A child learns bladder control at a young age. It can, therefore, be shocking and alarming when they experience leaks at a much older age.
The relapse of this process is called Secondary Nocturnal Enuresis. In comparison to Primary Nocturnal Enuresis, children with SNE are often not born with a chronic health problem or developmental disability. Whilst it is a shock to parents, children can also see their social lives suffer from having this. Sleepovers with friends and school camps can become a source of considerable stress to a child. They may also be worried about judgment from peers of their own age.
When Should I Be Concerned?
If your child is experiencing regression, however, was once previously fully dry overnight, it is recommended that you talk to a professional. Do not worry too much or jump to conclusions, as in many cases this can be due to a small lifestyle change. The National Association for Continence asserts that most children should have achieved urinary control during the night and day by the age of 6. If your child is aged 6 or older and is having problems with staying dry, you are advised to speak to a professional. Urologists are medical Doctors with specialist training and skills in problems related to the kidneys, bladder and genitalia. They have special training and skills in kidney, bladder and other related problems that affect children.
What Could Be Causing This?
In many cases, factors such as family life changes and important events are to blame for Secondary Nocturnal Enuresis episodes in children. Psychological stress has been shown to be associated with wetting the bed after gaining continence. Studies have outlined many important comorbidities between a child’s neuropsychological dysfunctions and wetting the bed. Many experts feel that these problems can be attributed a common central nervous system involvement. Leaking is often a regressive symptom in response to stress or trauma. Similarly, problems with hormones is another common, overlooked cause of Secondary Nocturnal Enuresis. A hormone named Vasopressin informs the kidneys to produce less urine at night. Many children produce a deficient amount of this vitamin, which causes complications. Overnight these children have significantly low levels of this hormone, which is designed to concentrate the urine at night.
A common temporary factor that can cause SNE is constipation. Surprisingly, when a child has excessive amounts of stool in their rectum, it can push against the bladder and confuse nerve signals. This causes the body to think that the bladder is fuller than it actually is. Another complication of this is that a full rectum can reduce how much urine the bladder can hold and how efficient the bladder is at emptying. Constipation is often the most overlooked cause of Secondary Nocturnal Enuresis, however talking to a Doctor about how to improve this can often make all the difference.
Other underlying health conditions such bladder infections are other common factors that can cause Secondary Nocturnal Enuresis. A large fraction of children with Secondary Nocturnal Enuresis are affected by bladder infections. In fact, it has been found that 15-20% of children with a bladder infection suffer from Secondary Nocturnal Enuresis. Another condition that is common in children with SNE is Diabetes, which causes excessive amounts of urine and heightened thirst. Having structural problems or a small bladder capacity can heighten this problem.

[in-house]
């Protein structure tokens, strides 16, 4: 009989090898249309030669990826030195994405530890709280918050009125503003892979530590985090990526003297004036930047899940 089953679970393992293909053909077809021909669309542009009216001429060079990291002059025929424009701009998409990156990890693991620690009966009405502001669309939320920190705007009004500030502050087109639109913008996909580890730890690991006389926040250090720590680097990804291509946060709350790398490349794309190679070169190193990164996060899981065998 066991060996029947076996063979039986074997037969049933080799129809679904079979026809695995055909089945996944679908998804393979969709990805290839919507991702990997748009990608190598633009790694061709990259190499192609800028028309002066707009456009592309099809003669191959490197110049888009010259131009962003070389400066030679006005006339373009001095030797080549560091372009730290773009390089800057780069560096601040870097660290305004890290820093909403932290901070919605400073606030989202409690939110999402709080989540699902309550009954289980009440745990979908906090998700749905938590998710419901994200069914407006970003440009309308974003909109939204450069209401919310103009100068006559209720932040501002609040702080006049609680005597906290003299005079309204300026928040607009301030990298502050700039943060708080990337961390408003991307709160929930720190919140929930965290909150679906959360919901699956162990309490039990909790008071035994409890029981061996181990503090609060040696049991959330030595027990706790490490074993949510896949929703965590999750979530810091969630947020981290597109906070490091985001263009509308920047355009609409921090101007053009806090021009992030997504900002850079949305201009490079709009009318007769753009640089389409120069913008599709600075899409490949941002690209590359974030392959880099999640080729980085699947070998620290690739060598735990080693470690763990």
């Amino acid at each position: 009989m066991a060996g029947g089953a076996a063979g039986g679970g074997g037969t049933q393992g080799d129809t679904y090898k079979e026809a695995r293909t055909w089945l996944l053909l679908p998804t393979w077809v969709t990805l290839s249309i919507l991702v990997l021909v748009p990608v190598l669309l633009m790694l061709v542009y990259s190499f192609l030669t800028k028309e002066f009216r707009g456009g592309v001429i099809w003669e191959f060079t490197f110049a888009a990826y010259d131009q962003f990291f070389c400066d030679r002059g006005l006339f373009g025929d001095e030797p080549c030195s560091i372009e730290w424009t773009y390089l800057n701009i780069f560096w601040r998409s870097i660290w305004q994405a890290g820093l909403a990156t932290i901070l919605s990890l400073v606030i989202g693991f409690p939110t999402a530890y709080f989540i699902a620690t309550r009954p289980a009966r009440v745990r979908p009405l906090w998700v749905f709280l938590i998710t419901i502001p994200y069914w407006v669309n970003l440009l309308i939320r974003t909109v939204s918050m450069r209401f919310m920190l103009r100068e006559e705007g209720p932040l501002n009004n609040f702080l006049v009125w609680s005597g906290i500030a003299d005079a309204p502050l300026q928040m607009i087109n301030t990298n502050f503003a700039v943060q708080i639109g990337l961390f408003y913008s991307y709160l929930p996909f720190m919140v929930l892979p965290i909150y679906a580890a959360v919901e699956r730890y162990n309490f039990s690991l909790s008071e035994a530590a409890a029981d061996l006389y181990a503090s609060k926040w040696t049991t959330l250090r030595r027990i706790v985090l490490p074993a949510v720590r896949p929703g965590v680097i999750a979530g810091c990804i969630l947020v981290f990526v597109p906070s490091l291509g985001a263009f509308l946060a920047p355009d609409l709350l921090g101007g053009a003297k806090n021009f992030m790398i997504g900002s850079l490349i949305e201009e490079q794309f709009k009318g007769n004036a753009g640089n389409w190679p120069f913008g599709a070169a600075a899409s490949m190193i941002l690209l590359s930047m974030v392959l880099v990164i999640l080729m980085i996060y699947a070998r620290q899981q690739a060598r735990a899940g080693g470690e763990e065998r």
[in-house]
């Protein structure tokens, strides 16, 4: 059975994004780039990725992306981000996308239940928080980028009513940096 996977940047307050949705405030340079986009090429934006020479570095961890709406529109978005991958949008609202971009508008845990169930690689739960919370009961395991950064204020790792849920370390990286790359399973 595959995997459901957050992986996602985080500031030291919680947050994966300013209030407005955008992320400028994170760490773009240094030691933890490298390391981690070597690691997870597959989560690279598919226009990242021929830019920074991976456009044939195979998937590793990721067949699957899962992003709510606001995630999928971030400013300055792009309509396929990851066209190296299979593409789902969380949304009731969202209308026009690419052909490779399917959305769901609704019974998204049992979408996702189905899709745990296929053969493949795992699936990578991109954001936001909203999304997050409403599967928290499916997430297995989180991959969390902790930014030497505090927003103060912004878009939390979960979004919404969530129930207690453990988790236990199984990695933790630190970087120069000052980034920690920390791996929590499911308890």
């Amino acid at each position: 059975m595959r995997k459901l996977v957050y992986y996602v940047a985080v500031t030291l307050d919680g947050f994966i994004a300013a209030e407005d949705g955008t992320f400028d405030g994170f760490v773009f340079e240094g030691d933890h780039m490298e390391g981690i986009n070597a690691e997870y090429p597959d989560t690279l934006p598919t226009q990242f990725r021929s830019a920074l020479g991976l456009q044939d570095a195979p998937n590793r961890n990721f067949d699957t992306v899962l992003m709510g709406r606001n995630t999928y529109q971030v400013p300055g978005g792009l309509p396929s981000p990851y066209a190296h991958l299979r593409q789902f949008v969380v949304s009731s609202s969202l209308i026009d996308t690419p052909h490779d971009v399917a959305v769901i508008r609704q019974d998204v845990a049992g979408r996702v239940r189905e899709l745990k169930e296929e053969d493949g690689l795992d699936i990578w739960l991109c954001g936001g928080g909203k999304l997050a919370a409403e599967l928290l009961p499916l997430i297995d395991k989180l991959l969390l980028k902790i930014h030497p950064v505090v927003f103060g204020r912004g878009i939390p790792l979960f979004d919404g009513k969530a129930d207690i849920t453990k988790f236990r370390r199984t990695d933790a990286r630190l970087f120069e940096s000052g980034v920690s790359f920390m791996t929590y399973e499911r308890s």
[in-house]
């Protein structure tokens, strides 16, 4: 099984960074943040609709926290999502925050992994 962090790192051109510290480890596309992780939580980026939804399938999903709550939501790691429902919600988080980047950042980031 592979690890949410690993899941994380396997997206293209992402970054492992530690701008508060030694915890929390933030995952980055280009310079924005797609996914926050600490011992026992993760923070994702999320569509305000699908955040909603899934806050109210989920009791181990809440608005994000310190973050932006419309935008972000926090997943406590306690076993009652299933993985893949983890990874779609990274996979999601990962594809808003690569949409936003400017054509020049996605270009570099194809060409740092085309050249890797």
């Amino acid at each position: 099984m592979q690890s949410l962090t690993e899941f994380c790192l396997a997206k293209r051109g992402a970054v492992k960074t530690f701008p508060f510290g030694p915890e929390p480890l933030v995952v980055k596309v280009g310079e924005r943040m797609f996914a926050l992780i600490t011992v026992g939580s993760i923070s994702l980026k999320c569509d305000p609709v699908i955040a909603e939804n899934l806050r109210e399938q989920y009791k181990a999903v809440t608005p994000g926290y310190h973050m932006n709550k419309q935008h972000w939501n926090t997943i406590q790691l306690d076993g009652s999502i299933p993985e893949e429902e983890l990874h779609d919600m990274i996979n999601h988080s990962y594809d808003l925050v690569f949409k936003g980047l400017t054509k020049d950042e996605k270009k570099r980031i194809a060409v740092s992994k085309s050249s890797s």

What Do I Do Next?
The way you approach your child about their leakages is extremely vital. Studies have shown that making a child feel guilty can make bed wetting even worse. Try and avoid losing your temper and instead focus on finding a solution. Some medical conditions are easy fixes and leaking can disappear with a course of antibiotics. However, it is still vital to take your child to have a physical examination with a pediatrician. Their urine will be examined for signs of a disease such as Diabetes.
A study in 2016 showed that motivation therapy works as a first-step treatment for children with Nocturnal Enuresis. This method is often recommended for children who are within the age group of 6-8 and do not have an intense amount of bed-wetting at night. During this treatment method, praise and other rewards are used to help a child regain bladder control. Specialists recommend that you provide large awards for longer compliance with good behaviour. Recent studies found this method to be successful in 25 percent of children, leading to complete improvement in more than 70 percent of children.
As the child gets older, many people invest in bed wetting alarms to prevent leakages. Alarms are designed to help children form a habit and train their bladder. In some cases, alarms can be supplied by your healthcare service. You should assess the response to an alarm by 4 weeks and continue with treatment if the child is showing early signs of response. Before you trying the alarm, discuss with your child what they should do when the alarm goes off, for example, change their pyjamas. It is recommended that you try this method until 2 weeks of uninterrupted dry nights have been achieved.
Another vital lifestyle change is to assess your child’s diet to ensure the bed wetting is not triggered by bladder irritants. You should ensure your child does not consume a lot of caffeine or sugar in the evening. A lot of citrus juices and liquids with artificial flavourings can also be a trigger.
You should also bear in mind that your child may require medication. If your child is lacking in Vasopressin, an artificial form, called Desmopressin is often prescribed. A Doctor can help you find the ideal treatment option for your child. Remember that in most cases, the condition can be helped. Patience and the help of a specialist are vital.